I Know Everything Going On In Your Life But I Can’t Remember The Last Time I Saw You

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Chad Madden / Unsplash

I’m watching your baby grow. Every month you post a picture of your burgeoning belly, a little number pinned to your shirt to let all your audience know just how many weeks along you are now. Every once in a while, you post a selfie without makeup, reminding us all just how “real” you actually are, that morning sickness is painful and you feel swollen and can’t sleep.

When your baby is born, you take tips from the professionals – closeups of those brand new toes, tiny fingers clasped around your pinky as he dozes, exhausted from the exertion of leaving the womb. Every few days, I’m treated to new images, every milestone I hear how your little “Pumpkin” is now “Jeffery Amos” thank-you-very-much. I see sweet images of cousins playing, videos of his first babbling sounds, mommy-and-me matching outfits, and those first wobbling steps towards daddy.

I’m watching your baby grow, but if we ran into each other on the street, you may not even remember my name.

I’m watching your nomadic life. Every jaunt to a Mexican resort or weekend hike in a national park. I watch as you cheer over new camping gear and muse about which destination should be next on your list. I see a thousand sunsets over oceans and mountains, images of peeking out a tent flap or feet hanging out the back of a van door.

I read the articles you post – how to be a digital nomad, dating someone who travels, the best places to visit for your dollar. I read as you wax poetically about the delights of exploring the world, and as you create group events in every city you move to, collecting friends like souvenirs.

I’m watching your traveling life, but we never actually talk and swap stories of our lives.

I’m watching your marriage. I see your excitement as you share your engagement ring to hundreds of likes and comments. I see as you follow pages of wedding planning, and post questions to your friends about affordable venues, photographers, and caterers. After the big day, I see your name change and your picture switching every few days between you in a gorgeous gown silhouetted by the window frame, the first kiss as a married couple, and the father-daughter dance.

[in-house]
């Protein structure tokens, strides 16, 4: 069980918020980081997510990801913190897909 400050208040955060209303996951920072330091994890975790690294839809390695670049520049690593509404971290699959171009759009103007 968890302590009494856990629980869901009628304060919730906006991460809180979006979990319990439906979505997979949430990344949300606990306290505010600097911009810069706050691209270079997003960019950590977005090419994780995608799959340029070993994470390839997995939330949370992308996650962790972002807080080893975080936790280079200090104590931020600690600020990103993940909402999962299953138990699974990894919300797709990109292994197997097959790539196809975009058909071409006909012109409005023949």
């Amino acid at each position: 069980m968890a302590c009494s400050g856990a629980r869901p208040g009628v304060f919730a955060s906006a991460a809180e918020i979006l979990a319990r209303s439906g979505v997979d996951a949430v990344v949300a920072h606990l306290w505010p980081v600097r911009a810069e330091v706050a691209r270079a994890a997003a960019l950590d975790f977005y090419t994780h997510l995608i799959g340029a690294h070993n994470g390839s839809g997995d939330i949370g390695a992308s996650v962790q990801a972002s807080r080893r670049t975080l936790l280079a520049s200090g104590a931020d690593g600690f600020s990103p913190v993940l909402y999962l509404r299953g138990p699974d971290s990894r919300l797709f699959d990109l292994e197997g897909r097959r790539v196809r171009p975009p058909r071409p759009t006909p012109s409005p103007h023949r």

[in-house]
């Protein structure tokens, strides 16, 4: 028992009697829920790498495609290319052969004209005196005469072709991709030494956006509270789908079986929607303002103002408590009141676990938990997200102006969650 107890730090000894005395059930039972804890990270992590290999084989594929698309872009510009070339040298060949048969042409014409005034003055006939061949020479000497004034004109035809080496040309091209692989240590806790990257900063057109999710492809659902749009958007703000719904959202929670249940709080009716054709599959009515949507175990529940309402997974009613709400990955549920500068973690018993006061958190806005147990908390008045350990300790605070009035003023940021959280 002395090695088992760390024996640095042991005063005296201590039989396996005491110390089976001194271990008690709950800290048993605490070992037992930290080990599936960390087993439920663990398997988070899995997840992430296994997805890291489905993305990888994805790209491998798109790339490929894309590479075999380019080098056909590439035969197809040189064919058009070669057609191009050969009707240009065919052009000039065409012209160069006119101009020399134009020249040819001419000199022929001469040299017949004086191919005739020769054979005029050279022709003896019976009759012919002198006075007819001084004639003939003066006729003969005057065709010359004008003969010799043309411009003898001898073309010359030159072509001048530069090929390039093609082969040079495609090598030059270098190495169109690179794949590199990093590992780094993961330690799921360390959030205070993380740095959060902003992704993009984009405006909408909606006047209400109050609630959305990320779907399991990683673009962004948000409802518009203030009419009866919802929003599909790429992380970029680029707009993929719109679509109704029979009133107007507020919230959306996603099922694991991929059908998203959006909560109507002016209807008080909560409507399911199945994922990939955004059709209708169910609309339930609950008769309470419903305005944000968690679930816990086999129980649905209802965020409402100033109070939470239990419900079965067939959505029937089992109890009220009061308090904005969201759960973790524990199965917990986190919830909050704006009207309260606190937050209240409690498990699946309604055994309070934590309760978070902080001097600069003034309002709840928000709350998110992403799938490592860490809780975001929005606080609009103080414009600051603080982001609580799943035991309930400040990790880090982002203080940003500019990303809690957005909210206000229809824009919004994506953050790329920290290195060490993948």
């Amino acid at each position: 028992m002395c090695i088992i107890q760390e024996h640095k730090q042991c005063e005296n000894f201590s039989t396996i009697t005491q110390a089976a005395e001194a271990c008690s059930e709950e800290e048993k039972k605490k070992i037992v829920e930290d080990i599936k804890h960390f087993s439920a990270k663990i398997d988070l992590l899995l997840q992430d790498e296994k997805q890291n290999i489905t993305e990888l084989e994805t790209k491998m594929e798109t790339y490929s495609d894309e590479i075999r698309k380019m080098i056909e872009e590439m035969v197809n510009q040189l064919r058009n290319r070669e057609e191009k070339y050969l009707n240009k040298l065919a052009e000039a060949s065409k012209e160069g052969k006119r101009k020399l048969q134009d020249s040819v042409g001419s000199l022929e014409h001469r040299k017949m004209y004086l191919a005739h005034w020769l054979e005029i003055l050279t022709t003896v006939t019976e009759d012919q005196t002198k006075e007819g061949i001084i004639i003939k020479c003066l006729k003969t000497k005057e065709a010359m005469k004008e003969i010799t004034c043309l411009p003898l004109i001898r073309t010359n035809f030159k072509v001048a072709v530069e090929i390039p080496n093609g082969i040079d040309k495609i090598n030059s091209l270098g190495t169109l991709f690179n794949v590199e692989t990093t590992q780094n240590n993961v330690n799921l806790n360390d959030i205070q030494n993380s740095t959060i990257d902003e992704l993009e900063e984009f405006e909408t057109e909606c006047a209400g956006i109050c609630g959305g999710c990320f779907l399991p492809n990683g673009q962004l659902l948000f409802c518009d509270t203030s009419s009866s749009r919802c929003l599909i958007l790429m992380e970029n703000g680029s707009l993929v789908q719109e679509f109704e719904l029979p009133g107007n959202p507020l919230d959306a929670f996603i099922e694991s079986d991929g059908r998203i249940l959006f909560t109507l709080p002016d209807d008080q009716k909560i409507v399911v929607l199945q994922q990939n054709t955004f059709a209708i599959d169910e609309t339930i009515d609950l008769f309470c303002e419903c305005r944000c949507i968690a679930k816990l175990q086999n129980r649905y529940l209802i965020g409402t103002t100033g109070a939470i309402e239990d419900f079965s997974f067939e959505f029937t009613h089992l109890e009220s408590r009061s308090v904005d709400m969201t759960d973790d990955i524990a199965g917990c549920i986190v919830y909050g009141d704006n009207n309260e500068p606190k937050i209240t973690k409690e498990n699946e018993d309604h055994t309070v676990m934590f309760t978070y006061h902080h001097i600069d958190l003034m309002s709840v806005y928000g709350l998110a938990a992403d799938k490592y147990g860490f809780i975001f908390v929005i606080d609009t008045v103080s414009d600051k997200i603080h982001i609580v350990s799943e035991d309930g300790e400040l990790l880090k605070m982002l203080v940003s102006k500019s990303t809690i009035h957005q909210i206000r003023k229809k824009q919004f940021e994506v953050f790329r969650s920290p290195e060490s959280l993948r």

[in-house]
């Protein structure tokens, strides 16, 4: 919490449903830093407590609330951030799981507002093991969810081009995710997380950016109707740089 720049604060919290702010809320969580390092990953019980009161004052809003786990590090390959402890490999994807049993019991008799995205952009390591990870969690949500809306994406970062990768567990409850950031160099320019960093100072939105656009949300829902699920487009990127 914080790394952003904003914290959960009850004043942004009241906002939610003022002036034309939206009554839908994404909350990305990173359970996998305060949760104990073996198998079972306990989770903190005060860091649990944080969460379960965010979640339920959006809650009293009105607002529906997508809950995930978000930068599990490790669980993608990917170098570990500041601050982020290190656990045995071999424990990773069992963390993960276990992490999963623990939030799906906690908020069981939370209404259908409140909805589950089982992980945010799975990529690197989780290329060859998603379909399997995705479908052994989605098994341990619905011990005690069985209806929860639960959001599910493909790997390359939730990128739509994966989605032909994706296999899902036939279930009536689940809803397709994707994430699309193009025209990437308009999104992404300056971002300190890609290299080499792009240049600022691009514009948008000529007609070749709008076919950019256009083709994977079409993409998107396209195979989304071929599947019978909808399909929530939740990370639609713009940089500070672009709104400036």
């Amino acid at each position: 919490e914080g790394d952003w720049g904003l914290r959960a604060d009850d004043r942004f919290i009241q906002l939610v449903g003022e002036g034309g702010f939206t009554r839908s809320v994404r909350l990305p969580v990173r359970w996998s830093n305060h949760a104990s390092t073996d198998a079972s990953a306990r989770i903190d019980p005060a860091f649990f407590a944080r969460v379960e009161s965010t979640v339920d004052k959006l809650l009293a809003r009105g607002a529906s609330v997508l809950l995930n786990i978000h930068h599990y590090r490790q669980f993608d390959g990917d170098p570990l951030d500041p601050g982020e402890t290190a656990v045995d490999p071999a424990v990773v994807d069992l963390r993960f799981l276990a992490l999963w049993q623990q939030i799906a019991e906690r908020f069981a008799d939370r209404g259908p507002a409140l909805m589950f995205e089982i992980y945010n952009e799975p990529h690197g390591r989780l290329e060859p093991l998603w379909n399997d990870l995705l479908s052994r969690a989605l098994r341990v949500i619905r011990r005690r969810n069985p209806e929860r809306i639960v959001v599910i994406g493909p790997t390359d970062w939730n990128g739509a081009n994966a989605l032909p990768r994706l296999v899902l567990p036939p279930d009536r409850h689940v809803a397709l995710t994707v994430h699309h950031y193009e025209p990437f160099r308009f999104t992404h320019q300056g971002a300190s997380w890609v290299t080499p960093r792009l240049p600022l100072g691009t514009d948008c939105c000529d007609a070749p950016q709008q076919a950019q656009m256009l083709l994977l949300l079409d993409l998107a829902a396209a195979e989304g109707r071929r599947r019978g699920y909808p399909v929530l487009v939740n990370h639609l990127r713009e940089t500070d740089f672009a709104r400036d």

The pictures of the honeymoon in Fiji are soon replaced by the celebration of closing on your house. I see each room getting remodeled, and glasses of wine by the fireplace after a long day. I see you being tagged in pictures of your new home with your bible study enjoying a barbeque on your back porch in the summer.

I’m watching your marriage, but I’ve never been invited into your beautiful new home and it was before you started dating your now-husband the last time we had coffee.

I’m watching your career progress. I read the articles about the scientific advances in your field. I sense your excitement as you proudly announce the completion of your latest project, and take surveys for you as you post them and beg for help. I read your political rants regarding how the latest proposals will affect your life and the comment threads of bitter anger that follow. I admire the view from your hotel room where the latest conference is being held.

I smile at the stories you share about the people you meet. I watch as you bubble with excitement about returning to school part time to get the next level of education, as you dream about advancing and making a difference in your workplace and the world. I watch as you pose theoretical questions relating your career to a current event and appreciate your thought process.

I’m watching your career progress, but I can’t quite remember where we met.

In the age of social media, we add connections at every turn. We follow and friend and forget. Why should I go to my class reunion? I know exactly what each of my high school classmates have been doing. There’s nothing new to learn. When I run into someone I haven’t seen for five years, I’m grateful when the connection ran deeper – the traditional “what-have-you-been-up-tos” fizzles out in seconds.

We post and we share, we like and we comment, and algorithms push our voices louder and louder to people we met for an hour too long ago to remember. All our exes don’t stay in Texas – their shadows live on in the digital landscape, despite their better intentions seeing every move we make.

I’m watching your life, as you’re watching mine. But I don’t know the last time I saw your face. TC mark

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